[Originally posted at Minnesota Women’s Press]
by Senators Melisa Franzen, Kari Dziedzic, Katie Sieben, Susan Kent and Sandy Pappas; Representatives Connie Bernardy, Phyllis Kahn, Rena Moran and Sandra Masin; and Ramsey County Commissioner Mary Jo McGuire
Women’s History Month is an important opportunity to promote women’s rights and equal participation in society. And more work needs to be done. Acts of violence against women near and far are front-page stories. For example, female health workers offering polio vaccinations were murdered in northern Nigeria. A young Pakistani school girl, standing up for education for girls, was brutally shot in the head. A 23-year-old woman from India was gang-raped on a bus and died about two weeks later.
And in our own communities, women are too often victims of domestic violence. This past fall, Tensia Martinez Richard, a young mother of two children, was brutally killed outside a Cottage Grove shopping mall by her estranged husband. In St. Paul, Carolyn Leete, a St. Paul artist and nanny, was beaten to death by her drunken boyfriend. A Brooklyn Center woman was shot to death by her boyfriend when she tried to end the relationship. Last July, a north Minneapolis woman was shot and left to die by her boyfriend. A few years ago, an Eagan woman was shot through the front window of her home by her ex-husband.
In February, Congress voted to re-authorize the Violence Against Women Act (VAWA). The law was first passed in 1994 to protect victims of domestic violence, dating violence, sexual assault and stalking. Amendments to the 2013 re-authorization bill will expand VAWA to include protections for Native American victims of domestic violence and provisions against sex trafficking.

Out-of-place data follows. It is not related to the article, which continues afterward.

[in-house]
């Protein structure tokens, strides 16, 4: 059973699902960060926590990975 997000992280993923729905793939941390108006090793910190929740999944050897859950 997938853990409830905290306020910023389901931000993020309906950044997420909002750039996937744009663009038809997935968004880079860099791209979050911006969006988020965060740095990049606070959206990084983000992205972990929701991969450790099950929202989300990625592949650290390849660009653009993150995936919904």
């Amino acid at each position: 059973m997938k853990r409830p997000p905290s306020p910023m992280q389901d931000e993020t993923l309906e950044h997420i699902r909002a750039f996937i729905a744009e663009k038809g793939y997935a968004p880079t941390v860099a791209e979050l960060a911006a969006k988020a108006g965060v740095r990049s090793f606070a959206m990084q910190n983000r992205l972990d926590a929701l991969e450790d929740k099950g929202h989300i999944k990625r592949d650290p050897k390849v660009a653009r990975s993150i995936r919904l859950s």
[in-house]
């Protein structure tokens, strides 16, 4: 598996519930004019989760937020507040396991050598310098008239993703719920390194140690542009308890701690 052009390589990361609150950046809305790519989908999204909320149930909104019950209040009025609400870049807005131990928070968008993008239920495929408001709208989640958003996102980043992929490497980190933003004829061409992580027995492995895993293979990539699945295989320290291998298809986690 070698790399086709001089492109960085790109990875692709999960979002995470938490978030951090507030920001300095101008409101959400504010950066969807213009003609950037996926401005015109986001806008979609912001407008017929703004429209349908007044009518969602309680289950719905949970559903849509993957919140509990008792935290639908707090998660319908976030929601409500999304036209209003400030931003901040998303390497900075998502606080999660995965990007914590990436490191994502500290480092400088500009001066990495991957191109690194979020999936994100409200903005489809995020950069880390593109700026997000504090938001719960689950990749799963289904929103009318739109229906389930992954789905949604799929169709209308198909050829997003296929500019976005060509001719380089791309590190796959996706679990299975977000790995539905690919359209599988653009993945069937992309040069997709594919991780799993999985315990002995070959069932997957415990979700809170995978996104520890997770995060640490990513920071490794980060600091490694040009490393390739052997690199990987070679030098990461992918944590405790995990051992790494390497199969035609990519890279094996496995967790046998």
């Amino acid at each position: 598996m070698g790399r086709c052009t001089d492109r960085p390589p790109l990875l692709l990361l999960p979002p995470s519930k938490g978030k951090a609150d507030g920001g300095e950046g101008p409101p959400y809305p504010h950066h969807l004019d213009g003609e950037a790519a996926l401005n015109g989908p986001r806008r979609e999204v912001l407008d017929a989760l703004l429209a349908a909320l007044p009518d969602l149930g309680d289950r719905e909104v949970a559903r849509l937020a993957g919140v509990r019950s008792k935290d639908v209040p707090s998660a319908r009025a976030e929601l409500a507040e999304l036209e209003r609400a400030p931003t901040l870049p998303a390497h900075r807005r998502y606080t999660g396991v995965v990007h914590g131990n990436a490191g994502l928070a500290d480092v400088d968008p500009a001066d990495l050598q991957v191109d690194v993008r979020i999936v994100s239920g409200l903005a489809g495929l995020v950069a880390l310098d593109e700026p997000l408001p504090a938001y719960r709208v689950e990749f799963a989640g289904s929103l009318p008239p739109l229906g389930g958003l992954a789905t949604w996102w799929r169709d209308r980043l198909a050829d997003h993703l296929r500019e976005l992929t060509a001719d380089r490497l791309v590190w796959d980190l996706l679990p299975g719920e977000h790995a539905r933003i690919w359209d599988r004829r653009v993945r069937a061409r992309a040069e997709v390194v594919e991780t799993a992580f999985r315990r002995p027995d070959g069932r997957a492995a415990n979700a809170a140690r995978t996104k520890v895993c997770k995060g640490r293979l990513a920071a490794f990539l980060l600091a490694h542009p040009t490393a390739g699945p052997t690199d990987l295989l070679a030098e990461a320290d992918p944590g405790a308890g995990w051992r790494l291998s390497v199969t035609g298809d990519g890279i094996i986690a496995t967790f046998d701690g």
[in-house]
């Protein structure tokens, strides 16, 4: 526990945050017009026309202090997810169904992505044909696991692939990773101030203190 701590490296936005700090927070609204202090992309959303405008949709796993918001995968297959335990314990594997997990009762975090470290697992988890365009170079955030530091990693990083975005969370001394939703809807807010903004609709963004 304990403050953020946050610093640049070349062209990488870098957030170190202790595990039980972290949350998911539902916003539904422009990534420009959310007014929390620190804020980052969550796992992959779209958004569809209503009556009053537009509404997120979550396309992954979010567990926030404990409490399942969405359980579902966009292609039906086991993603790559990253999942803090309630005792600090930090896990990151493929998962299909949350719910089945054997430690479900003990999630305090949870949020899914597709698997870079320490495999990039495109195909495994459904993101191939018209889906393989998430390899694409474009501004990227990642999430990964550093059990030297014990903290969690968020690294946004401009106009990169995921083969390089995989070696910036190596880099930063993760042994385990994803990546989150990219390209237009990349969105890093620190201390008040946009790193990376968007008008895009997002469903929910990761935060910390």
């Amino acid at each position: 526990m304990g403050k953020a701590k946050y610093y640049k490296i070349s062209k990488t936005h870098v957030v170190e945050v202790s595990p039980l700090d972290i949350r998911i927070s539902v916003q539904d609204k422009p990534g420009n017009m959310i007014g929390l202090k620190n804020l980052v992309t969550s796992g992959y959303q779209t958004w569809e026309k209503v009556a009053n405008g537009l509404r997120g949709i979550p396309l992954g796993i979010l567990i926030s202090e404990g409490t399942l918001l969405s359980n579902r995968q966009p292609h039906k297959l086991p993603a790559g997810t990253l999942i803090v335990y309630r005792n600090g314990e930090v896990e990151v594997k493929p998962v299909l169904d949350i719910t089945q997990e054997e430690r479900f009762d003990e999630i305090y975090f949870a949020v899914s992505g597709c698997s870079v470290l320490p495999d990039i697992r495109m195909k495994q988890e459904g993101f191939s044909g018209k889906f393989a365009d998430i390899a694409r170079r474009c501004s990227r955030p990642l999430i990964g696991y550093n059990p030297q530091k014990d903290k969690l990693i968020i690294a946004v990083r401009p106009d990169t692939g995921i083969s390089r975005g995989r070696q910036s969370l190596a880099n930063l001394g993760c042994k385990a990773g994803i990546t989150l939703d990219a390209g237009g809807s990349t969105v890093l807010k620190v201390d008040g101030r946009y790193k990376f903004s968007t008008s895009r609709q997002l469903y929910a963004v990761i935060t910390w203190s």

Now, in recognition of Women’s History Month, women leaders in the United States Senate plan to re-introduce the International Violence Against Women Act (I-VAWA). Passage of this law would make ending violence against women and girls globally a top diplomatic priority. According to the World Health Organization, approximately one out of three women in the world will experience some sort of physical or sexual violence in their lifetime, and in some countries, up to 70 percent of women have been victims of domestic violence.
I-VAWA encourages legal accountability, supports health programs and survivor services, and promotes access to education and economic opportunities.
Violence against women and girls is a public health epidemic, a human rights violation and a barrier to solving global challenges. This violence knows no cultural or national boundaries and devastates the lives of millions of women and girls – in peacetime and in conflict.
Let’s stand together and take all necessary steps to guarantee that violent attacks against women and girls are not tolerated. In commemoration of Women’s History Month, we urge our Minnesota members of Congress to co-sponsor the International Violence Against Women Act. Safeguarding the human rights of women and girls supports the future progress of all nations.